Do K12 students benefit from taking some or all of their classes online? A new report by NSBA’s Center for Public Education, Searching for the Reality of Virtual Schools, says that while online education holds promise for 21st century learning, researchers know relatively little about the performance of virtual schools, and the studies that have been done are troubling.
“Virtual learning is the future. It’s increasing,” said Patte Barth, director of the Center. “But we don’t have a lot of information about its effect right now, so I would caution people to start slow and monitor it very closely.”
“Online learning” can refer to anything from a single class, such as an Advanced Placement class that is not available at a school or a credit recovery class, to full-time K-12 virtual schools, to a combination online and face-to-face instruction. Programs can be created and operated by school districts, states, non-profit or for-profit entities, as well as a host of other sources, which can blur the lines of accountability.
While the information on online learning is incomplete, several studies on the practice are not encouraging. For example, a Stanford University study covering the period 2007-2010 found that 100 percent of virtual charters schools in Pennsylvania performed significantly worse in math and reading than traditional schools in terms of student gains.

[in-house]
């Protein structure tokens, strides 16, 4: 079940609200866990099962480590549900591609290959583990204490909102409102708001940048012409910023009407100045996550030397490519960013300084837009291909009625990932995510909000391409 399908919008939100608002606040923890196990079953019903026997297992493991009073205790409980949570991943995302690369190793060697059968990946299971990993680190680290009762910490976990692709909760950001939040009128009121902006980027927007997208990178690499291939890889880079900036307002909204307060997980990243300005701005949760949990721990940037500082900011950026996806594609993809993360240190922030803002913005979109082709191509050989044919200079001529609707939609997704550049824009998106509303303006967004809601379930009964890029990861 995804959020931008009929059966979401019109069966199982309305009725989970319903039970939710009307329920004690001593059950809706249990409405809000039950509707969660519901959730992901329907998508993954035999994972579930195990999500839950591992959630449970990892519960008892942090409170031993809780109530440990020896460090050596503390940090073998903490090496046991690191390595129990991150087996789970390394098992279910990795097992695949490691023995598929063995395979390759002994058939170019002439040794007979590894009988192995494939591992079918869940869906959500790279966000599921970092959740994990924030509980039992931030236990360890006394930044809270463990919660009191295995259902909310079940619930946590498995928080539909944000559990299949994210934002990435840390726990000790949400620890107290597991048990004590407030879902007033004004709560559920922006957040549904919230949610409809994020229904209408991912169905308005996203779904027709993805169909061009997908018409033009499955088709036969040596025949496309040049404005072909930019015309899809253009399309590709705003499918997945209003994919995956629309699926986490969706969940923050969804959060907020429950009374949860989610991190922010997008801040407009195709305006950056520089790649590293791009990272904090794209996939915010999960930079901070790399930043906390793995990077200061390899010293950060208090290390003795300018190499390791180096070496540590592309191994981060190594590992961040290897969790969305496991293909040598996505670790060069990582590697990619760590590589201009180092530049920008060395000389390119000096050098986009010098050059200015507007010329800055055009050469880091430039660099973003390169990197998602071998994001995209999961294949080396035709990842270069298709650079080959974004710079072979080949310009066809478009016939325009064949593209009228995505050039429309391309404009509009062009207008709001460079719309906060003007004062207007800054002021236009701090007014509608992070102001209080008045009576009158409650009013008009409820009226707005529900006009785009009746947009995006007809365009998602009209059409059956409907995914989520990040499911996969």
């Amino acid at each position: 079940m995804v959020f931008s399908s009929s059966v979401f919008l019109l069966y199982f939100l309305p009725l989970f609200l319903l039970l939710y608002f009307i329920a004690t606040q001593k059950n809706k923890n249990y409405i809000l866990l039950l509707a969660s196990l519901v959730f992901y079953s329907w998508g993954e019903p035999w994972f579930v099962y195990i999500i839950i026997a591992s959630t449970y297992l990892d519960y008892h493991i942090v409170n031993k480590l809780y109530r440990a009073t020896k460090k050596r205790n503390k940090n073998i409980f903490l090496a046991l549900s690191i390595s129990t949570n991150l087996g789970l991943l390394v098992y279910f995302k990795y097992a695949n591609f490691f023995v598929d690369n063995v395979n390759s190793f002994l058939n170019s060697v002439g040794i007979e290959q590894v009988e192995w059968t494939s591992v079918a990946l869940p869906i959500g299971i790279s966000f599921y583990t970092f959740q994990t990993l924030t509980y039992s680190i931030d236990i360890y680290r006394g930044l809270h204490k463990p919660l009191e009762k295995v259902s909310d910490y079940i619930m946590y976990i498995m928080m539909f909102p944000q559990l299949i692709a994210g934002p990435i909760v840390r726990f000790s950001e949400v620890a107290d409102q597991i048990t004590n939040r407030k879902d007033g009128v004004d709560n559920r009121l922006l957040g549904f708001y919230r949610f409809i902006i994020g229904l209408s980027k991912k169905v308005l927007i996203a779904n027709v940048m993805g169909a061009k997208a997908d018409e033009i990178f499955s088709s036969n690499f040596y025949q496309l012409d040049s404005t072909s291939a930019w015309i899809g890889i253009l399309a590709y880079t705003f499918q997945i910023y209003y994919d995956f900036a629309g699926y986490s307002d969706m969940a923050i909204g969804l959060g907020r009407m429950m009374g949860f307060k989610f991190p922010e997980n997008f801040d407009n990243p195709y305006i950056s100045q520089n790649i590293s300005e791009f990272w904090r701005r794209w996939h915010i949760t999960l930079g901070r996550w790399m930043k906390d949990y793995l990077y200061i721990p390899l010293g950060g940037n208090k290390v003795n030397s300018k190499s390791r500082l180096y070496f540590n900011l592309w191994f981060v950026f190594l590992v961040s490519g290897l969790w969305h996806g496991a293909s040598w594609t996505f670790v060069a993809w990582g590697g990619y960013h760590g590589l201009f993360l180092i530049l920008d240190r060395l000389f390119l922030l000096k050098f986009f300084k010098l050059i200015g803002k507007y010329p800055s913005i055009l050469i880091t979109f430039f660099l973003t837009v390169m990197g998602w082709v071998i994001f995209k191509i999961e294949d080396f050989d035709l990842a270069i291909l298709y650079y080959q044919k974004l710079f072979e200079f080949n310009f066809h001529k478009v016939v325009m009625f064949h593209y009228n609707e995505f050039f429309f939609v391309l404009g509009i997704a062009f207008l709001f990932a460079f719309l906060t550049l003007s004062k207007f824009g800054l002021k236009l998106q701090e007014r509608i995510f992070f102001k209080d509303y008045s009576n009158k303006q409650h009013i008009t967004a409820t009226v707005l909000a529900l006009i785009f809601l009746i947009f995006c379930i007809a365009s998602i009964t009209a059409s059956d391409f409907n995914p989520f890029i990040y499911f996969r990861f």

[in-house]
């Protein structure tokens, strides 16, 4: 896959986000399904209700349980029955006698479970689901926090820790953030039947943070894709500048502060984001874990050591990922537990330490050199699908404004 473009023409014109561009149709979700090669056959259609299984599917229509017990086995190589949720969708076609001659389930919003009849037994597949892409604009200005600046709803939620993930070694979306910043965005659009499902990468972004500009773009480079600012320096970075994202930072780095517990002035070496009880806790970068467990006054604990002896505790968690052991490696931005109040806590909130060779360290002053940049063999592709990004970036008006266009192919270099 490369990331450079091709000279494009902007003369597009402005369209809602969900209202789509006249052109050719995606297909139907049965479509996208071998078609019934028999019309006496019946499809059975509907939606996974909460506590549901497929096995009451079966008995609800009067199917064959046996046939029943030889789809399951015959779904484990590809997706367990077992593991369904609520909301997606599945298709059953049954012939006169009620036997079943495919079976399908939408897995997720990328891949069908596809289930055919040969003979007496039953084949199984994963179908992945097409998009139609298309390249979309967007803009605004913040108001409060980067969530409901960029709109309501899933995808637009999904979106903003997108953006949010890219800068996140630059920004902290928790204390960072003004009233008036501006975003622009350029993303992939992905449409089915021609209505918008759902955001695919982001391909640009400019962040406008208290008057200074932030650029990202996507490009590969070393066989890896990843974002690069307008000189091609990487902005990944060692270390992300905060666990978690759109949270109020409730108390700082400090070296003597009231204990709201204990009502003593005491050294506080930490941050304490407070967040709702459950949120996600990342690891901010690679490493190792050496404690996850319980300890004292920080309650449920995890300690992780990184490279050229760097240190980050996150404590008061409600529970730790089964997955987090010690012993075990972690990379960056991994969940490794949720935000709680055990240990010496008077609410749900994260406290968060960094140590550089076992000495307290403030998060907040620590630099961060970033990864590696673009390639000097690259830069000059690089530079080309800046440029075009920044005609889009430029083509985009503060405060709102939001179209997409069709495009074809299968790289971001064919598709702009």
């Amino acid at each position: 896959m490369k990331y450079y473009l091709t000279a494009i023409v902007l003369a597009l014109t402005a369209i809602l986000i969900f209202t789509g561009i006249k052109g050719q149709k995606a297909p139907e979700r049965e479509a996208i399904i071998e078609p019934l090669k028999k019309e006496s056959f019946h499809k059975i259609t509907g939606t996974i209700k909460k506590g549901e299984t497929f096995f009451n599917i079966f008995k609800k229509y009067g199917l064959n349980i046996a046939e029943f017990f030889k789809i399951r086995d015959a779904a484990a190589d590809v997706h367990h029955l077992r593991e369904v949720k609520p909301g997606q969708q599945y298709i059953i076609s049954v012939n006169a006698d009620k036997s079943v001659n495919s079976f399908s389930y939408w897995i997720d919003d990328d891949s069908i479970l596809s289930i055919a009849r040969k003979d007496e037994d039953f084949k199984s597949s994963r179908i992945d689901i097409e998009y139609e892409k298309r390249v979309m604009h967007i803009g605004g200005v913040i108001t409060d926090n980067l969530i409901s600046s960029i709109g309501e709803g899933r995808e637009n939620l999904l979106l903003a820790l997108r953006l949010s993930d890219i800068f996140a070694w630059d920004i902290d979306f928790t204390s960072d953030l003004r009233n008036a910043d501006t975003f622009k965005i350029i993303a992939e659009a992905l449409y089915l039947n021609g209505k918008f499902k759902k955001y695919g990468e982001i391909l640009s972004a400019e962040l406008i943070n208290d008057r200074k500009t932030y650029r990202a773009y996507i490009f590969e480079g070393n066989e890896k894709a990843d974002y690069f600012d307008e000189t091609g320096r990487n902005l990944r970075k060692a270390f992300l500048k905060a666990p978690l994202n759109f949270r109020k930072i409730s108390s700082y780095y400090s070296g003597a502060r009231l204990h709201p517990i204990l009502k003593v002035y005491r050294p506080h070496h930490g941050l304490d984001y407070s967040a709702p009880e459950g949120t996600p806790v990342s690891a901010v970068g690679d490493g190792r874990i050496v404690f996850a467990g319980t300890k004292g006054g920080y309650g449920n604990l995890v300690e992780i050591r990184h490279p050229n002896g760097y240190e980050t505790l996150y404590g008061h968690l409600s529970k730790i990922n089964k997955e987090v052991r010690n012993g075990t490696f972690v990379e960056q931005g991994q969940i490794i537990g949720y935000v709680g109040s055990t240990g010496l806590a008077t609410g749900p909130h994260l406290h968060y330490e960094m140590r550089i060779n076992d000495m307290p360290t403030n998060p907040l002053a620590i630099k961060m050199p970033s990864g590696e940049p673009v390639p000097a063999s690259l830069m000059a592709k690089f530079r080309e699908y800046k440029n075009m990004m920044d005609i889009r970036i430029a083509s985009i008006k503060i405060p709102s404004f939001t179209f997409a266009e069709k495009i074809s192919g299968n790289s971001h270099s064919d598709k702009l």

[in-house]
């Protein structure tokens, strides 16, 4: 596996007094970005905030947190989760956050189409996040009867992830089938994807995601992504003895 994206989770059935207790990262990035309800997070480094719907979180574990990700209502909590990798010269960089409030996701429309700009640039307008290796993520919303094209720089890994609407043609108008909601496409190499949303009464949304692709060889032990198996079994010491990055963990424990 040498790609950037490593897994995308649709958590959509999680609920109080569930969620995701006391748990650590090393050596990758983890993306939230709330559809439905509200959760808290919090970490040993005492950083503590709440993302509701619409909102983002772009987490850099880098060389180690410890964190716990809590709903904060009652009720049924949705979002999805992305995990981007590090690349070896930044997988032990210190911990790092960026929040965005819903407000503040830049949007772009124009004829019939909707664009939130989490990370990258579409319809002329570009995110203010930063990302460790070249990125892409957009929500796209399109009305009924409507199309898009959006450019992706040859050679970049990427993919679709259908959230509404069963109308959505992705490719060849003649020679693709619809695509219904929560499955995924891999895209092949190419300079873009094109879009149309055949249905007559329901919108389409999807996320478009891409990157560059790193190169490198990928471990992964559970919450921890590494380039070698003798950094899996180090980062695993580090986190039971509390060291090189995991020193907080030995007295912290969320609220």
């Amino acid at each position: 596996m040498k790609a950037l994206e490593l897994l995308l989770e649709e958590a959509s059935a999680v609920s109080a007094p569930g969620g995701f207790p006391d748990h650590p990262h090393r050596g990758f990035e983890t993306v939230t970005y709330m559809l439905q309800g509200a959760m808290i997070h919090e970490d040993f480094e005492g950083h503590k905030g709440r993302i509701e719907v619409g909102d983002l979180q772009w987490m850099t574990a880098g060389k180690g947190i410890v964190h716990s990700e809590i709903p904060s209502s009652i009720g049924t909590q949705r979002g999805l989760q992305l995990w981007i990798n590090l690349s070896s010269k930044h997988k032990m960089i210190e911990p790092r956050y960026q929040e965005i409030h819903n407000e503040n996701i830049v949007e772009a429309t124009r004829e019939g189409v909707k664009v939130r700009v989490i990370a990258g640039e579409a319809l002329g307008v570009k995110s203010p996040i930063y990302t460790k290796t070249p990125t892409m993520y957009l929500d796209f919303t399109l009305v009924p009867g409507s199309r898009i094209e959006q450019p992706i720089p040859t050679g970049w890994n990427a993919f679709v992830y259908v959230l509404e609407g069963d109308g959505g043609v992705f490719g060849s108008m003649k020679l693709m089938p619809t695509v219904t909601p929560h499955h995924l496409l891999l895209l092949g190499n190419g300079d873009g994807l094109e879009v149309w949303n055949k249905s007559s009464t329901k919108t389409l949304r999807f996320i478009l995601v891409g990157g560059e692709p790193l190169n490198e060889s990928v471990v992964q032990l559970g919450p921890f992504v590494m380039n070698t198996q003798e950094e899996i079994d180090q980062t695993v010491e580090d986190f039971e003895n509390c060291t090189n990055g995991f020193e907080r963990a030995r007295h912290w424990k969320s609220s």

The research also shows that full-time K-12 virtual schools tend to show the least effective results in graduation rates, course completion, and test scores. While full-time virtual schools enroll less than two percent of the nation’s public school population, that number is rapidly increasing, and much of the growth is with for-profit providers.
“A full-time experience is much different than one class, and the overall data for full-time virtual schools tends to be where the wheels fall off,” Barth said. “Most of the research we found raises serious questions about the accountability and monitoring of some of these schools.”
The report also examines the funding streams of four states: Colorado, Ohio, Florida, and Pennsylvania, and the researchers found that in most cases funding is not based on the actual cost to educate a child through virtual schools. Determining budgets—and sometimes, enrollments—of virtual schools is often difficult.
The report gives school board members and the public a list of questions to ask to ensure their taxpayer’s funds are being used by programs that produce better results for students.
The report was written by Barth, the Center’s Managing Editor Rebecca St. Andrie, and the Center’s Senior Policy Analyst Jim Hull.